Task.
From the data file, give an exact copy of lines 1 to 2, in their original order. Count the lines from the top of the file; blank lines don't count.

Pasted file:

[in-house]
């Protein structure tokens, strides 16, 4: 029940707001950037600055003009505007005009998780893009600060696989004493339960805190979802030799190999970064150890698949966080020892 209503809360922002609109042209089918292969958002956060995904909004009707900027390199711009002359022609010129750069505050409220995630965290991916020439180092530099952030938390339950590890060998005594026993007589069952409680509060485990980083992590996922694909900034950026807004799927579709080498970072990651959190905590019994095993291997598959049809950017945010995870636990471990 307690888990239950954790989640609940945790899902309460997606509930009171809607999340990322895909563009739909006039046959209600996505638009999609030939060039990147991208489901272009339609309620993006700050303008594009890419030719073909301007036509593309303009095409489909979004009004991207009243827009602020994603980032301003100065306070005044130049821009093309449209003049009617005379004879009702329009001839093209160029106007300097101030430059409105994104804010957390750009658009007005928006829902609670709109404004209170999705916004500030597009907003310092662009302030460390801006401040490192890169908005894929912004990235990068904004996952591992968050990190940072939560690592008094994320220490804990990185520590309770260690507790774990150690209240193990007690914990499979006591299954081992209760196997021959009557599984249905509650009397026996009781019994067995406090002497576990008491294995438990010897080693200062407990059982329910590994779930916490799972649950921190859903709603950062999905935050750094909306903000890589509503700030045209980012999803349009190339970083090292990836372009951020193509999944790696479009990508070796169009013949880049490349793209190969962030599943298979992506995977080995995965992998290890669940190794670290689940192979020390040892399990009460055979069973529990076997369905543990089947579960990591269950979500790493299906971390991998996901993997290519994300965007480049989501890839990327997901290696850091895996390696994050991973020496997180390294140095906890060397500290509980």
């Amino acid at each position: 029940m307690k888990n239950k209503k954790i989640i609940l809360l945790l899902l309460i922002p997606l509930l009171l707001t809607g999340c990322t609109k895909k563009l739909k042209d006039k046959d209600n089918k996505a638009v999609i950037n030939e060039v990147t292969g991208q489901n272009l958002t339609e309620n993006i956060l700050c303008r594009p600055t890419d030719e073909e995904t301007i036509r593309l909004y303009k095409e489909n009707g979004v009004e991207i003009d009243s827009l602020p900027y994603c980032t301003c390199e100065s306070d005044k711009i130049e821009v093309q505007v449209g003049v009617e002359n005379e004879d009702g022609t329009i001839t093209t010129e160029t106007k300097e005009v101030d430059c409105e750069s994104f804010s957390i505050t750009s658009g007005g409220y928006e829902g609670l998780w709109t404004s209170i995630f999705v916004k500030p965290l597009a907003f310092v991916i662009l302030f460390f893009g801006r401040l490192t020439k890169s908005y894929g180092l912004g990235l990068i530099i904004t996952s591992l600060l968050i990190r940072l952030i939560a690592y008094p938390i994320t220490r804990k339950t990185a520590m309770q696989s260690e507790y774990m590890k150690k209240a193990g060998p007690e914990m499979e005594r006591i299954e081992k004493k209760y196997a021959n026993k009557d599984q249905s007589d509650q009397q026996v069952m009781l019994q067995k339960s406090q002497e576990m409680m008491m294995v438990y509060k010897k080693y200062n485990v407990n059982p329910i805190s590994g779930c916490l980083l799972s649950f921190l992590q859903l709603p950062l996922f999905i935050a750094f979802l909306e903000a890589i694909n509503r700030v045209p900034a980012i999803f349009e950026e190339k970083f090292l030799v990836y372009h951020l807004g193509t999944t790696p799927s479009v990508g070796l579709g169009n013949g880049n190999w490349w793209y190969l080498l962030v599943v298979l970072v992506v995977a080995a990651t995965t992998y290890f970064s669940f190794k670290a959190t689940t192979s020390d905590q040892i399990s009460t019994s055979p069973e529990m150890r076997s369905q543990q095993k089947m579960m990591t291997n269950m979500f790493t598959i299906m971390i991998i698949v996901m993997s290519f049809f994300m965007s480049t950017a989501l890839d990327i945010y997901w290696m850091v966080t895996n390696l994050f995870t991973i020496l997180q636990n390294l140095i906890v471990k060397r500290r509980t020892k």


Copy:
[in-house]
């Protein structure tokens, strides 16, 4: 029940707001950037600055003009505007005009998780893009600060696989004493339960805190979802030799190999970064150890698949966080020892 209503809360922002609109042209089918292969958002956060995904909004009707900027390199711009002359022609010129750069505050409220995630965290991916020439180092530099952030938390339950590890060998005594026993007589069952409680509060485990980083992590996922694909900034950026807004799927579709080498970072990651959190905590019994095993291997598959049809950017945010995870636990471990 307690888990239950954790989640609940945790899902309460997606509930009171809607999340990322895909563009739909006039046959209600996505638009999609030939060039990147991208489901272009339609309620993006700050303008594009890419030719073909301007036509593309303009095409489909979004009004991207009243827009602020994603980032301003100065306070005044130049821009093309449209003049009617005379004879009702329009001839093209160029106007300097101030430059409105994104804010957390750009658009007005928006829902609670709109404004209170999705916004500030597009907003310092662009302030460390801006401040490192890169908005894929912004990235990068904004996952591992968050990190940072939560690592008094994320220490804990990185520590309770260690507790774990150690209240193990007690914990499979006591299954081992209760196997021959009557599984249905509650009397026996009781019994067995406090002497576990008491294995438990010897080693200062407990059982329910590994779930916490799972649950921190859903709603950062999905935050750094909306903000890589509503700030045209980012999803349009190339970083090292990836372009951020193509999944790696479009990508070796169009013949880049490349793209190969962030599943298979992506995977080995995965992998290890669940190794670290689940192979020390040892399990009460055979069973529990076997369905543990089947579960990591269950979500790493299906971390991998996901993997290519994300965007480049989501890839990327997901290696850091895996390696994050991973020496997180390294140095906890060397500290509980």